Remains of smaller buildings identified as Pre-Pottery Neolithic B (PPNB) and dating from the 9th millennium BCE have also been unearthed.
They are fitted into sockets that were hewn out of the bedrock. The details of the structure's function remain a mystery.
Presumably, this is the remains of a Roman watchtower which belonged to the Limes Arabicus. Most structures on the plateau seem to be the result of Neolithic quarrying, with the quarries being used as sources for the huge, monolithic architectural elements.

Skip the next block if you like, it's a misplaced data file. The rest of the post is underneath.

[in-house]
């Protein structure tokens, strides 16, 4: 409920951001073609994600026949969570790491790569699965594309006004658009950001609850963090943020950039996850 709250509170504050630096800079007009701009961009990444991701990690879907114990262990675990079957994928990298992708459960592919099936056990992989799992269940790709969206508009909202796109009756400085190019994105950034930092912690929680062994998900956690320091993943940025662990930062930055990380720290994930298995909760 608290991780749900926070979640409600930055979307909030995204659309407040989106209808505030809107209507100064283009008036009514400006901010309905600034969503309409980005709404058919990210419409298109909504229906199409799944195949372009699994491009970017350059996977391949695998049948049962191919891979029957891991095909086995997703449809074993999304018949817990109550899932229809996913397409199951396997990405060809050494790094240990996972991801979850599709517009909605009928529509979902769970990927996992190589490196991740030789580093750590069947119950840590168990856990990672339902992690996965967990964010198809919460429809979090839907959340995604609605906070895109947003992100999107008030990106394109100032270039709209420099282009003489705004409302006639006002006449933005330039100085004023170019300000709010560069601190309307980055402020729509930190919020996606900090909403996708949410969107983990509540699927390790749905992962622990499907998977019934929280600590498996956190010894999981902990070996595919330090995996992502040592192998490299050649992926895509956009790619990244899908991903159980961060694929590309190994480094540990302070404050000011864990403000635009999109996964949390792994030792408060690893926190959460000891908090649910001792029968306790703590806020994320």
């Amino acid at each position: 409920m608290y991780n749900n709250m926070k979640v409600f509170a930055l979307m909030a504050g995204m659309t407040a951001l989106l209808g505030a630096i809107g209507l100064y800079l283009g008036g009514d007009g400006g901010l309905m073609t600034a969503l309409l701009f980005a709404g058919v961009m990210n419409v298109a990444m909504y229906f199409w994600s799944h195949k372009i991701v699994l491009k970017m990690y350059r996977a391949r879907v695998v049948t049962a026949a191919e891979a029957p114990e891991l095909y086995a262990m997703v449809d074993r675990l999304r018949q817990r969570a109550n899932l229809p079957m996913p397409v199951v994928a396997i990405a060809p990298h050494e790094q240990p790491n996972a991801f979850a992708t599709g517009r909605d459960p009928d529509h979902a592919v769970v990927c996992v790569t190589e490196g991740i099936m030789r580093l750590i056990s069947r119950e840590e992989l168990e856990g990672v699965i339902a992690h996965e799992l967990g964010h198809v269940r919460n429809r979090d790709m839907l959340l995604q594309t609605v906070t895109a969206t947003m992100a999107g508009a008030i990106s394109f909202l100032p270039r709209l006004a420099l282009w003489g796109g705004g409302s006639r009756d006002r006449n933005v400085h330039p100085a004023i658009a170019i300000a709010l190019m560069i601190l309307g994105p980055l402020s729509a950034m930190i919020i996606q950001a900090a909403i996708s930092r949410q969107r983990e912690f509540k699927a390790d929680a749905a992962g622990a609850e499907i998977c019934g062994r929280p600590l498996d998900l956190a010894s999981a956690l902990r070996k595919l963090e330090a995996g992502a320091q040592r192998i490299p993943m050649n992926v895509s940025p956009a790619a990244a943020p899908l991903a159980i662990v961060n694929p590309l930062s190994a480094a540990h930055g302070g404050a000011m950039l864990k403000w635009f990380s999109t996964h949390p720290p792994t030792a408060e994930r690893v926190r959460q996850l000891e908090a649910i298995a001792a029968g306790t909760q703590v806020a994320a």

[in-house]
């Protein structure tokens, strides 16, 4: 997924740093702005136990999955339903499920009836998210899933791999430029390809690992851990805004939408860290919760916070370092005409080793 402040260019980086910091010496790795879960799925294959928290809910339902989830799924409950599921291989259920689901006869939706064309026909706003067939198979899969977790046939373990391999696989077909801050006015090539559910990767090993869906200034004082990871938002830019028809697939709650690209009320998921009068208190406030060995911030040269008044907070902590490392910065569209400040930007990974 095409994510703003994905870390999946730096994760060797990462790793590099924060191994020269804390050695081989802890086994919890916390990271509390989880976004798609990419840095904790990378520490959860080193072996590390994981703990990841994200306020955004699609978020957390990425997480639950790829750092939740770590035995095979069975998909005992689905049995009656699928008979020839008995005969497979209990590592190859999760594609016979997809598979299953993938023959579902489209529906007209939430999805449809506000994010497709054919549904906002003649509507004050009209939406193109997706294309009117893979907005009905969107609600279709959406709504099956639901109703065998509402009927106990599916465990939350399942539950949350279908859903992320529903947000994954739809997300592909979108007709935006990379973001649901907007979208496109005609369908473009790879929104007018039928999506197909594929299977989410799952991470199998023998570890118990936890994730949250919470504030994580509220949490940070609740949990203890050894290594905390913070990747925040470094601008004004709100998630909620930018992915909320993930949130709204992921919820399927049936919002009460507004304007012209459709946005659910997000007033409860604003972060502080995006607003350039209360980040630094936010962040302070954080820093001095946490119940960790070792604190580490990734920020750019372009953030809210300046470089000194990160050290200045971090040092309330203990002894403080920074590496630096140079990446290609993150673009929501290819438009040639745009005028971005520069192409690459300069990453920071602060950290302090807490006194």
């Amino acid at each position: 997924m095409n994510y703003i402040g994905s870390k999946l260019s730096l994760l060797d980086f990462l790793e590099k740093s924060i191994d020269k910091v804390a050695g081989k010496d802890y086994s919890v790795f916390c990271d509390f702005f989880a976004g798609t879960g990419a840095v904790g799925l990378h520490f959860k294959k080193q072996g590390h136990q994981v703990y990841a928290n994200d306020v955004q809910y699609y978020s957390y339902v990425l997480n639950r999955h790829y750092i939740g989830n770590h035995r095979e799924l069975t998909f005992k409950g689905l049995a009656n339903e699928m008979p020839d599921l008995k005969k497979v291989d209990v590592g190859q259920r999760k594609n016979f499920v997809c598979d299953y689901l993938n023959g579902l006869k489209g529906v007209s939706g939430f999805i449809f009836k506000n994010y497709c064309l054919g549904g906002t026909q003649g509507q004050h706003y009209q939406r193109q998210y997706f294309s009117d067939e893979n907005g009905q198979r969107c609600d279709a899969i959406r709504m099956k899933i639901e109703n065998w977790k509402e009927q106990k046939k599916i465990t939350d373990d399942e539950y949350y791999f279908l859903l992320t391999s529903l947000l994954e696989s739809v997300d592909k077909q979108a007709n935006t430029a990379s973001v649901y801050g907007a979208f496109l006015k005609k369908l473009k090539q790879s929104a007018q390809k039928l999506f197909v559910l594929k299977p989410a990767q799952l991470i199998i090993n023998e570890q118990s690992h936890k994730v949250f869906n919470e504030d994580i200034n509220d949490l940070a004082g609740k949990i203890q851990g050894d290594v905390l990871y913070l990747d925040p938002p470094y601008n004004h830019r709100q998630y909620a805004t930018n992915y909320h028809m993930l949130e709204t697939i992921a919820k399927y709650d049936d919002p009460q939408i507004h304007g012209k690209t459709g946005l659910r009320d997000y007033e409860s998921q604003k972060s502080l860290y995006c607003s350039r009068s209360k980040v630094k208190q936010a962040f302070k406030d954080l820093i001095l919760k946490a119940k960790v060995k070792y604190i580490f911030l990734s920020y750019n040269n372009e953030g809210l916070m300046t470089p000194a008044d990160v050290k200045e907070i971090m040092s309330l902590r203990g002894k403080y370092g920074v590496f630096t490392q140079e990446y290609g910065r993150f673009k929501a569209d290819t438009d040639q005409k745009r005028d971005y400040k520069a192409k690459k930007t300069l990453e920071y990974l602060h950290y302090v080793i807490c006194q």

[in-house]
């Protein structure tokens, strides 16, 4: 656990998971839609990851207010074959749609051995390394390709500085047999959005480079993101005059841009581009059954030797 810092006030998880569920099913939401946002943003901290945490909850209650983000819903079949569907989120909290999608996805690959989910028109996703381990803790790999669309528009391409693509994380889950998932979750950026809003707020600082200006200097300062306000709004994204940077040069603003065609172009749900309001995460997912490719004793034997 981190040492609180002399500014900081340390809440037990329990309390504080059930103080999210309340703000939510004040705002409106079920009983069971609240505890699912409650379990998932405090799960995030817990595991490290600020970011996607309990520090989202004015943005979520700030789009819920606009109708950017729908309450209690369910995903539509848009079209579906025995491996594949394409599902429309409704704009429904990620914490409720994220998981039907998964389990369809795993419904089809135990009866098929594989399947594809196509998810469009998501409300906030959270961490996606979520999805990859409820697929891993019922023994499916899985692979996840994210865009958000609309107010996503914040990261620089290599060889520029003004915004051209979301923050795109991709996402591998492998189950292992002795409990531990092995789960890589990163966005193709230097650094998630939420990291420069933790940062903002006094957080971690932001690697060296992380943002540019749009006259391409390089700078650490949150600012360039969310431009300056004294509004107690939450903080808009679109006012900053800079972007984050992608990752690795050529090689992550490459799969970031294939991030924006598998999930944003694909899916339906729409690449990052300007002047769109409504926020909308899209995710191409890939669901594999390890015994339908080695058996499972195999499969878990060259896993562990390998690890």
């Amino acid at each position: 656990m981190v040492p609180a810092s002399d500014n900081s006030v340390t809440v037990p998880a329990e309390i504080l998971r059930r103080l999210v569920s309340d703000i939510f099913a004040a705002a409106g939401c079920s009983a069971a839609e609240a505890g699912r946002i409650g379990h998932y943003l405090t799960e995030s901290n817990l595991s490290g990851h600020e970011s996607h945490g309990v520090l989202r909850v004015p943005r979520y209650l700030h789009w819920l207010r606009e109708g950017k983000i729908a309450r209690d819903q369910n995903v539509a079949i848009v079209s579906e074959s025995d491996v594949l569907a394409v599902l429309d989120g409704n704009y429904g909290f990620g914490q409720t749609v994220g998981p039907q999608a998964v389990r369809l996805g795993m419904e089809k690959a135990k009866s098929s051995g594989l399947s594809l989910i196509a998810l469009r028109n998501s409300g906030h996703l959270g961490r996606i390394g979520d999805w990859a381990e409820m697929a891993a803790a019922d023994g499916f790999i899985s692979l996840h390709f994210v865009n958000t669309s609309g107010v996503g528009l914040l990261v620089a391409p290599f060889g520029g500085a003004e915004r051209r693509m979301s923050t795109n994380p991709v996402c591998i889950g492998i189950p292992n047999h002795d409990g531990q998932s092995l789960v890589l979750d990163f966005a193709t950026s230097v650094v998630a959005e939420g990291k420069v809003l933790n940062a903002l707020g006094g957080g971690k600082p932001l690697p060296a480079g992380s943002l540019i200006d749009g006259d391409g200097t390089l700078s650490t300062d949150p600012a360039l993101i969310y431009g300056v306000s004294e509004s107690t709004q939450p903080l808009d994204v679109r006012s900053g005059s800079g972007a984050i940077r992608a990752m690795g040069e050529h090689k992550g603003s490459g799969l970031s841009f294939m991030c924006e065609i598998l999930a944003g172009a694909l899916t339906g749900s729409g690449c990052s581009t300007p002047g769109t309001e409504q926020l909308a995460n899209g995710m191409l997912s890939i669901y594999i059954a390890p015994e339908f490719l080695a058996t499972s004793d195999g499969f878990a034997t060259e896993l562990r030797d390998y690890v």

Their profiles were pecked into the rock, with the detached blocks then levered out of the rock bank.
The hill had long been under agricultural cultivation, and generations of local inhabitants had frequently moved rocks and placed them in clearance piles, which may have disturbed the upper layers of the site.
At some point attempts had been made to break up some of the pillars, presumably by farmers who mistook them for ordinary large rocks.